1.diameter, number #
true or false:
muscle growth from heavy training (hypertrophy) can increase the number of muscle fibers/cells/
false, it increases the diameter of muscle fibers
what is muscle atrophy?
lack of muscle activity
what does muscle atrophy decrease?
- muscle size
muscle atrophy occurs in what?
- broke bone (limb immobilized in cast)
can muscle atrophy be reversed?
- at first, yes
- becomes permanent in extreme atrophy
i.e Audrey Hepburn (RIP)
what does warming up before exercising do?
1) promotes ________ flow
2) increases muscle __________________ to help contraction
3) increases ___________ function to break down glucose
what can improve both power and endurance?
what are examples of anaerobic activities?
- 50 meter dash
for the first 10-20 seconds anaerobic activities are supported by ________ and _______ reserves
- after that, _____________ from glycogen breakdowns
-ATP and CP reserves for the first 10-20 seconds
- after that, glycolysis from glycogen breakdowns
Anaerobic activities use __________ fibers and Fatigue _________ (within _____ mins) with strenuous activity
Use fast fibers
Anaerobic activities are Improved by frequent, ______, ______________workouts
Causes muscle ______________
Improves both _________ and _______________
what activities are considered aerobic activities?
prolonged activities like jogging and distance swimming
what are aerobic activities supported by?
what type of skeletal muscle fibers do anaerobic activities use?
what can improve anaerobic activities?
frequent, brief, intensive workouts
frequent, brief, intensive workouts can cause what?
- improvement of anaerobic activities
- muscle hypertrophy
what type of activity requires oxygen and nutrients continuously supplied by the bloodstream?
why do athletes "carbo-load" before events?
to increase glucose supply during the event ( because they need a oxygen and nutrients continuously supplied in the bloodstream for aerobic activities)
how do aerobic activities improve endurance?
by training fast fibers to be more like intermediate fibers
true or false:
Aerobic activities cause muscle hypertrophy
what type of activity increases cardiovascular performance?
what type of activities deal with cardio?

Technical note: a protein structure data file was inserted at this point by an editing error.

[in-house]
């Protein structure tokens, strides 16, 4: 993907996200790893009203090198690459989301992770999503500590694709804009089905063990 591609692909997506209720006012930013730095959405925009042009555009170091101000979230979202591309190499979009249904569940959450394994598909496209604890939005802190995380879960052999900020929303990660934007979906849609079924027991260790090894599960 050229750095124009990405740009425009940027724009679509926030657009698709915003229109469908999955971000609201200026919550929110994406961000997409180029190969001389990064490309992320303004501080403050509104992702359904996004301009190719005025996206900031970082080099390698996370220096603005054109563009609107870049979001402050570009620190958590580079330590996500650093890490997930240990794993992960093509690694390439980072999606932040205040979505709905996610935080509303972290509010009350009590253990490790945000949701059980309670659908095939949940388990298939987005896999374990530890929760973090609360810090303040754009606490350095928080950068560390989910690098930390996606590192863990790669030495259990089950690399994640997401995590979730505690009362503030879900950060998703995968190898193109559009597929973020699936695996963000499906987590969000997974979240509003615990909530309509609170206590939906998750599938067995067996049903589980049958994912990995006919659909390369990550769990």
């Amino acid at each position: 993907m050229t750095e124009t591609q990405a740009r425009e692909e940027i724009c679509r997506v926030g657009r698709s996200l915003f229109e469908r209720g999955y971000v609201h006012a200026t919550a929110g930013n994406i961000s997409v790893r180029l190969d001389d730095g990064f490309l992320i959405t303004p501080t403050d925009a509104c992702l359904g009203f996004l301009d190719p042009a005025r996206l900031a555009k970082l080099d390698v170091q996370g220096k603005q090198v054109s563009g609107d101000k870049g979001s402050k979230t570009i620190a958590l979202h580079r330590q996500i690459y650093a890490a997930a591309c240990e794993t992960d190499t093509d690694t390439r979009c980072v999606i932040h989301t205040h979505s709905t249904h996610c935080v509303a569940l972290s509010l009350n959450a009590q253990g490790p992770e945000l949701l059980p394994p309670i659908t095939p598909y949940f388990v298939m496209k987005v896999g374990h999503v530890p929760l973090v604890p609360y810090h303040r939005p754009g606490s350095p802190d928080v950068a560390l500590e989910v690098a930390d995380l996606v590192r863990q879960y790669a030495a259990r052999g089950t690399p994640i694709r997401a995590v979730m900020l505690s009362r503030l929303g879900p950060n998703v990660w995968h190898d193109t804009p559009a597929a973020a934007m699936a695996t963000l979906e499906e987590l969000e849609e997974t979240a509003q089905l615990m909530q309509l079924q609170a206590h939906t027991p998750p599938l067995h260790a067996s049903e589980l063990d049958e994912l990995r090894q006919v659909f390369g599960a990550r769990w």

What you don't use you ____________
what indicates base activity in motor units of skeletal muscles?
with prolonged inactivity, what may replace muscle fibers?
Muscles become _________ when inactive for days or weeks
Muscle fibers break down _____________, become smaller and weaker
what type of muscle cells are striated and found only in the heart?
the striations of cardiac muscles are similar to skeletal muscles because what is similar?
the internal arrangement of myofilaments
what muscle cells are under involuntary control?
smooth and cardiac
what muscle cells are under voluntary control?
what are cardiocytes
cardiac muscle cells
what type of muscle cells are small and branched?
what type of muscle cells have a single nucleus?
cardiocytes have short & wide
__-_____________ and no __________
where do T tubules of cardiocytes run along?
Z line of sarcomeres
cardiocytes have a Sarcoplasmic _____________ with no terminal ______________
hence the triad is INCOMPLETE
cardiocytes are ___________ and high in
____________ and _______________)
what type of muscle cells have intercalated disc?
what are the specialized contact points between cardiocytes?
what do intercalated discs of cardiocytes do?
join cell membranes of adjacent cardiocytes (gap junctions, desmosomes)
what are the functions of intercalated discs in cardiocytes? (4)
1) maintain ____________
stabilize position of adjacent ________ and maintain ______ structure of tissue
2) enhance molecular and electrical ___________
3) conduct ____________ potentials
4) coordinate _____________
how do intercalated discs of cardiocytes maintain structure?
they stabilize the position of adjacent cells and maintain 3D structure of tissue
how do intercalated discs coordinate cardiocytes?
they link them mechanically, chemically, and electrically to make heart function as a single, fused mass of cells
what causes a Ca2+ influx into cytoplasm from SR in cardiocyte and from outside the cell?
what are the 4 functional characteristics of cardiac muscle tissue?
2) variable contraction tension
3) extended contraction time-Ten times as long as skeletal muscle, do not fatigue easily
4) prevention of wave summation and titanic contractions by cell membranes
what is automaticity?
contraction without what ??????
- contraction WITHOUT neural stimulation
- function characteristic of cardiac muscle tissue
what is automaticity of cardiac muscle tissue controlled by?
where are pacemaker cells located?